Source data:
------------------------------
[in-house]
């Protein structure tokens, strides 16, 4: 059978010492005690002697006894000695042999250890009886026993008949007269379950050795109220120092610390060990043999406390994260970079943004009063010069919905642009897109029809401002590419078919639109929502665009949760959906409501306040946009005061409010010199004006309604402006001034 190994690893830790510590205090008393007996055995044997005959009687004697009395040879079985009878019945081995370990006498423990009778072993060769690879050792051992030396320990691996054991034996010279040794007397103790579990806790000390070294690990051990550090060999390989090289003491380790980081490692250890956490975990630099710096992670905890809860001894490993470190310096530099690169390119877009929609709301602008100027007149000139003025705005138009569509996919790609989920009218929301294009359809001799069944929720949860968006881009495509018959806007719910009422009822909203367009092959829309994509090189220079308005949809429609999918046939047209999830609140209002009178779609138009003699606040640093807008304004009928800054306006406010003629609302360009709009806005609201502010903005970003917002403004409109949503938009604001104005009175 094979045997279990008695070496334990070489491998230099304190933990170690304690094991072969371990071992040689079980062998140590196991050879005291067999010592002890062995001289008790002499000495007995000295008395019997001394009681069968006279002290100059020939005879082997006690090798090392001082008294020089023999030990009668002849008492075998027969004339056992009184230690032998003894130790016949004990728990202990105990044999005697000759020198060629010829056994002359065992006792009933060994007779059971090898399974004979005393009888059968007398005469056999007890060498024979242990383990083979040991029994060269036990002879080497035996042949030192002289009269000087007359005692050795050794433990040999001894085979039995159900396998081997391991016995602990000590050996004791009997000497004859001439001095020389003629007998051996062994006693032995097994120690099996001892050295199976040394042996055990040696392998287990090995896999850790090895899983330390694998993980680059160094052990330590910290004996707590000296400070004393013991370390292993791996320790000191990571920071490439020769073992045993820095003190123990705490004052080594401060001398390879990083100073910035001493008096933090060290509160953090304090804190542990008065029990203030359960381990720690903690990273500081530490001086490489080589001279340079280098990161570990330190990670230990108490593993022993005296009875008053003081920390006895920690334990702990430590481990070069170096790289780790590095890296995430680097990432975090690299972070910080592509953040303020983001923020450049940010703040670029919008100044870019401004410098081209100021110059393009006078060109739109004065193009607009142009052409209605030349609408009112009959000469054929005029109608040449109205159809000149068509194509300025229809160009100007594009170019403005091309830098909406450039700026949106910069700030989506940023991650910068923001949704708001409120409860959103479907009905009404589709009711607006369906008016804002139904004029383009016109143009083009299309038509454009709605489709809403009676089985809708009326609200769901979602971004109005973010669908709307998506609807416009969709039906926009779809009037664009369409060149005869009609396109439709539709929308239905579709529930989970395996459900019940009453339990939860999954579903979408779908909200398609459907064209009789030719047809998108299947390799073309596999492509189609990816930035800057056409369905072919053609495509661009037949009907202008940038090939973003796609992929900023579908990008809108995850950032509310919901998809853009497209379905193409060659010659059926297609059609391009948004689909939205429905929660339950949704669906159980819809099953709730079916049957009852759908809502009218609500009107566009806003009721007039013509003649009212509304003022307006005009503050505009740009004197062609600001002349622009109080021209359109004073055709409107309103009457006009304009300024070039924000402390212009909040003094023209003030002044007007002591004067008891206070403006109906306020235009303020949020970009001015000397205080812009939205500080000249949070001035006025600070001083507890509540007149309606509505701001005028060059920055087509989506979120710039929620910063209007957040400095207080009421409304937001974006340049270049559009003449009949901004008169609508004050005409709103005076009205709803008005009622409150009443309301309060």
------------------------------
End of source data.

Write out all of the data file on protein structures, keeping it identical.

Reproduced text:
[in-house]
């Protein structure tokens, strides 16, 4: 059978010492005690002697006894000695042999250890009886026993008949007269379950050795109220120092610390060990043999406390994260970079943004009063010069919905642009897109029809401002590419078919639109929502665009949760959906409501306040946009005061409010010199004006309604402006001034 190994690893830790510590205090008393007996055995044997005959009687004697009395040879079985009878019945081995370990006498423990009778072993060769690879050792051992030396320990691996054991034996010279040794007397103790579990806790000390070294690990051990550090060999390989090289003491380790980081490692250890956490975990630099710096992670905890809860001894490993470190310096530099690169390119877009929609709301602008100027007149000139003025705005138009569509996919790609989920009218929301294009359809001799069944929720949860968006881009495509018959806007719910009422009822909203367009092959829309994509090189220079308005949809429609999918046939047209999830609140209002009178779609138009003699606040640093807008304004009928800054306006406010003629609302360009709009806005609201502010903005970003917002403004409109949503938009604001104005009175 094979045997279990008695070496334990070489491998230099304190933990170690304690094991072969371990071992040689079980062998140590196991050879005291067999010592002890062995001289008790002499000495007995000295008395019997001394009681069968006279002290100059020939005879082997006690090798090392001082008294020089023999030990009668002849008492075998027969004339056992009184230690032998003894130790016949004990728990202990105990044999005697000759020198060629010829056994002359065992006792009933060994007779059971090898399974004979005393009888059968007398005469056999007890060498024979242990383990083979040991029994060269036990002879080497035996042949030192002289009269000087007359005692050795050794433990040999001894085979039995159900396998081997391991016995602990000590050996004791009997000497004859001439001095020389003629007998051996062994006693032995097994120690099996001892050295199976040394042996055990040696392998287990090995896999850790090895899983330390694998993980680059160094052990330590910290004996707590000296400070004393013991370390292993791996320790000191990571920071490439020769073992045993820095003190123990705490004052080594401060001398390879990083100073910035001493008096933090060290509160953090304090804190542990008065029990203030359960381990720690903690990273500081530490001086490489080589001279340079280098990161570990330190990670230990108490593993022993005296009875008053003081920390006895920690334990702990430590481990070069170096790289780790590095890296995430680097990432975090690299972070910080592509953040303020983001923020450049940010703040670029919008100044870019401004410098081209100021110059393009006078060109739109004065193009607009142009052409209605030349609408009112009959000469054929005029109608040449109205159809000149068509194509300025229809160009100007594009170019403005091309830098909406450039700026949106910069700030989506940023991650910068923001949704708001409120409860959103479907009905009404589709009711607006369906008016804002139904004029383009016109143009083009299309038509454009709605489709809403009676089985809708009326609200769901979602971004109005973010669908709307998506609807416009969709039906926009779809009037664009369409060149005869009609396109439709539709929308239905579709529930989970395996459900019940009453339990939860999954579903979408779908909200398609459907064209009789030719047809998108299947390799073309596999492509189609990816930035800057056409369905072919053609495509661009037949009907202008940038090939973003796609992929900023579908990008809108995850950032509310919901998809853009497209379905193409060659010659059926297609059609391009948004689909939205429905929660339950949704669906159980819809099953709730079916049957009852759908809502009218609500009107566009806003009721007039013509003649009212509304003022307006005009503050505009740009004197062609600001002349622009109080021209359109004073055709409107309103009457006009304009300024070039924000402390212009909040003094023209003030002044007007002591004067008891206070403006109906306020235009303020949020970009001015000397205080812009939205500080000249949070001035006025600070001083507890509540007149309606509505701001005028060059920055087509989506979120710039929620910063209007957040400095207080009421409304937001974006340049270049559009003449009949901004008169609508004050005409709103005076009205709803008005009622409150009443309301309060």